Sunshine provides healthy vitamin D3 to our bodies.

Vitamin D, the sunshine vitamin, is critical for good health. Over half of all Americans are deficient. Yet, the U. S. Preventive Services Task Force (USPSTF) decided not to recommend the test to everyone.

Decision The USPSTF did not recommend, nor did it tell us not to get the test. The organization tells us there is not enough evidence to suggest the benefit of people knowing their vitamin D3 (VD3) level. This makes no sense to me at all.

I always ask my doctor to order a VD3 test, along with others, for my annual physical. With the pandemic, studies show that people with higher levels of VD3 are less likely to become infected, and their symptoms are generally mild to asymptomatic. If for no other reason than to be better prepared during the pandemic, VD3 testing should have been increased.

Ironically, VD3 deficiencies are quickly addressed by supplementation. Severe deficiencies can result in osteoporosis, brittle bones, fractures, and possibly multiple sclerosis. Fatigue, mood swings, and body aches are also common when VD3 levels are extremely low.

The VD3 Test The liver converts vitamin D into 25-hydroxyvitamin d (calcidiol). The 25-OH vitamin D blood test determines the level of calcidiol in your bloodstream. Over the past couple of decades, the level of VD3 deficiency has been changed. For a long time, people were considered deficient when they had 12 ng/mL readings or less.

Potential VD3 deficiency was defined in the range of 12 ng/mL to 20 ng/mL. Normal, back then, was between 20 ng/mL and 50 ng/mL. High levels of VD3 were anything over 50 ng/mL.

Today, according to Life Extension ( anyone with a VD3 level below 30 ng/mL is entering an area where health issue can occur because VD3 levels are not adequate to provide protection. The incidence of disease declines as levels of VD3 increase.

Optimal VD3 levels are over 50 ng/mL. When my wife had cancer, her oncologist wanted her VD3 levels above 80 ng/ml. My last VD3 test was 108 ng/mL. I kept my supplementation of vitamin D higher during the summer because of the pandemic.

Studies indicate that VD3 inhibits the ACE2 receptor to prevent the spike of coronavirus ( infecting us. Most people avoid sunlight, and their VD3 levels are lower because of those choices. People living in higher latitudes also have less access to the sunshine vitamin.

Some foods contain VD3; however, the amount of food to consume to be of benefit is not healthy. Direct exposure to sunlight (without sunblock) or supplementation are ways to raise VD3 safely.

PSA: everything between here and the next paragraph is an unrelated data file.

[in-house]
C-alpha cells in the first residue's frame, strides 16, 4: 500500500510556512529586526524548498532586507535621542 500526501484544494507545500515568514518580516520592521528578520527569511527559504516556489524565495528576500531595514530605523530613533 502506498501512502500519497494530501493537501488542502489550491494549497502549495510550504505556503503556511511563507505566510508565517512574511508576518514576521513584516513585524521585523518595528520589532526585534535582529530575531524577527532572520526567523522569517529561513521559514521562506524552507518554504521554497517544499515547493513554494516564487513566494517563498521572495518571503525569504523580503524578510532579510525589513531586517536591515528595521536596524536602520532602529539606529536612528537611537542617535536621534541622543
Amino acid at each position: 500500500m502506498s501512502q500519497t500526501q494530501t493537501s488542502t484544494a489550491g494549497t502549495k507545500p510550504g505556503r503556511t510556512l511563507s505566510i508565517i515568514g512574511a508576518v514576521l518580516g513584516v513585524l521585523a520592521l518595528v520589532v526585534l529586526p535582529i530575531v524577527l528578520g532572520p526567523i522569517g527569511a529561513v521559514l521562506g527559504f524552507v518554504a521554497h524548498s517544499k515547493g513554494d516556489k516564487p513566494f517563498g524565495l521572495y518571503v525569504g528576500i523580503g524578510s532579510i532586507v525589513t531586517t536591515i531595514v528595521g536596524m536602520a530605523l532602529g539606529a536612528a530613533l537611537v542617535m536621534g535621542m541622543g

Misclassification??? One of the reasons given by the USPSTF is that results of VD3 testing can be misclassified. Doctors do not know how low too low is. I find that to be unsatisfactory. There is more data on VD3 available to doctors today than ever before.

Additional claims are that VD3 testing is variable. Testing is testing. Protocols are established at laboratories so that the results are comparable across the board. Why is this a concern? A doctor can monitor the results and retest them at a different laboratory when in doubt.

The third point of contention with the USPSTF is that potential harm arising from people getting their VD3 tested is that they might supplement too much, more than 10,000 IUs/day, and develop VD3 toxicity. Some multiple sclerosis patients have been taking 50,000 IUs of VD3 daily for years without toxic concerns. It is difficult to get too much VD3. Testing would undoubtedly point out any deficiency or overdose of the vitamin. Why is this a concern, especially when a doctor is supervising their testing?

A fourth factor in the USPSTF not wanting people to get their VD3 tested is that they may be inappropriately treated or not treated. When people are deficient in VD3, they do not know it. Approximately half of all Americans are deficient. So, we do not want them to get tested to find out about any deficiency because they might be inadvertently treated or not treated at all. Tell me how that makes sense. A doctor has a medical and moral responsibility to treat a health problem, not ignore it.

A fifth reason stated by the USPSTF was that people with VD3 levels over 100 ng/mL have a high risk for kidney stones. says that most observational studies do not support a significant association between higher nutritional VD3 and increased risk of stone formation. A VD3 deficiency is highly prevalent among stone formers. Studies are lacking to support any evidence of higher doses of VD3 and kidney stones. VD3 does not increase the risk of kidney stones. Age, gender, and weight have a higher effect on the development of kidney stones.

Only two studies have been completed that investigated VD3 and the risk of kidney stones. No association was noted in studies done with Health Professionals Follow-up Study and the Nurses’ Health Study I & II.


I am continually amazed at medical professionals who are not up to date on the value of vitamin D3 and what it can do for our health. Additionally, the amount of VD3 to reach normal healthy 50 ng/mL levels cannot be done with food alone. It can be done with time spent in the sun, but the variable of time, latitude, the time of the day, skin color, area of skin exposed, and more are not sufficient to tell everyone to spend 30 minutes a day in the sunshine.

I want to know everything I can about my health. An inexpensive blood test for VD3 is of immense value to me, especially during the COVID vacation we have been on for the past year-plus! When you run across a doctor who does not want to check your levels of VD3, maybe you might want to look for another doctor.

Live Longer & Enjoy Life! – Red O’Laughlin –


One Response

Leave a Reply

Your email address will not be published. Required fields are marked *